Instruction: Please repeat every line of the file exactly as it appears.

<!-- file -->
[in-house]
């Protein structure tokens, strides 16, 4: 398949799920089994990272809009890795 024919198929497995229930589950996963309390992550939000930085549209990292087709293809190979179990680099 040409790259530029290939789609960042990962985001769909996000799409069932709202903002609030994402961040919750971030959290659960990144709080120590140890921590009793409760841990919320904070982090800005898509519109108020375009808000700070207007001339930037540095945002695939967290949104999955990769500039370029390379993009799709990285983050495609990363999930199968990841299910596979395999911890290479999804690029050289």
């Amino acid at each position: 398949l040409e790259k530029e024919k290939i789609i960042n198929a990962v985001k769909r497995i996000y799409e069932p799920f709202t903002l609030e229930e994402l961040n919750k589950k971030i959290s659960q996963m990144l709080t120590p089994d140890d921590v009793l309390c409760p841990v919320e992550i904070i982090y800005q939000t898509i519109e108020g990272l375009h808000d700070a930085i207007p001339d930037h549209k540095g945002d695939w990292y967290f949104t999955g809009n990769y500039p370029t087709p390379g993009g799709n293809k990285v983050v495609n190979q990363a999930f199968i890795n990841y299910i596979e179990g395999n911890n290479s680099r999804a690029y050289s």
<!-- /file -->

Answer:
[in-house]
């Protein structure tokens, strides 16, 4: 398949799920089994990272809009890795 024919198929497995229930589950996963309390992550939000930085549209990292087709293809190979179990680099 040409790259530029290939789609960042990962985001769909996000799409069932709202903002609030994402961040919750971030959290659960990144709080120590140890921590009793409760841990919320904070982090800005898509519109108020375009808000700070207007001339930037540095945002695939967290949104999955990769500039370029390379993009799709990285983050495609990363999930199968990841299910596979395999911890290479999804690029050289």
């Amino acid at each position: 398949l040409e790259k530029e024919k290939i789609i960042n198929a990962v985001k769909r497995i996000y799409e069932p799920f709202t903002l609030e229930e994402l961040n919750k589950k971030i959290s659960q996963m990144l709080t120590p089994d140890d921590v009793l309390c409760p841990v919320e992550i904070i982090y800005q939000t898509i519109e108020g990272l375009h808000d700070a930085i207007p001339d930037h549209k540095g945002d695939w990292y967290f949104t999955g809009n990769y500039p370029t087709p390379g993009g799709n293809k990285v983050v495609n190979q990363a999930f199968i890795n990841y299910i596979e179990g395999n911890n290479s680099r999804a690029y050289s």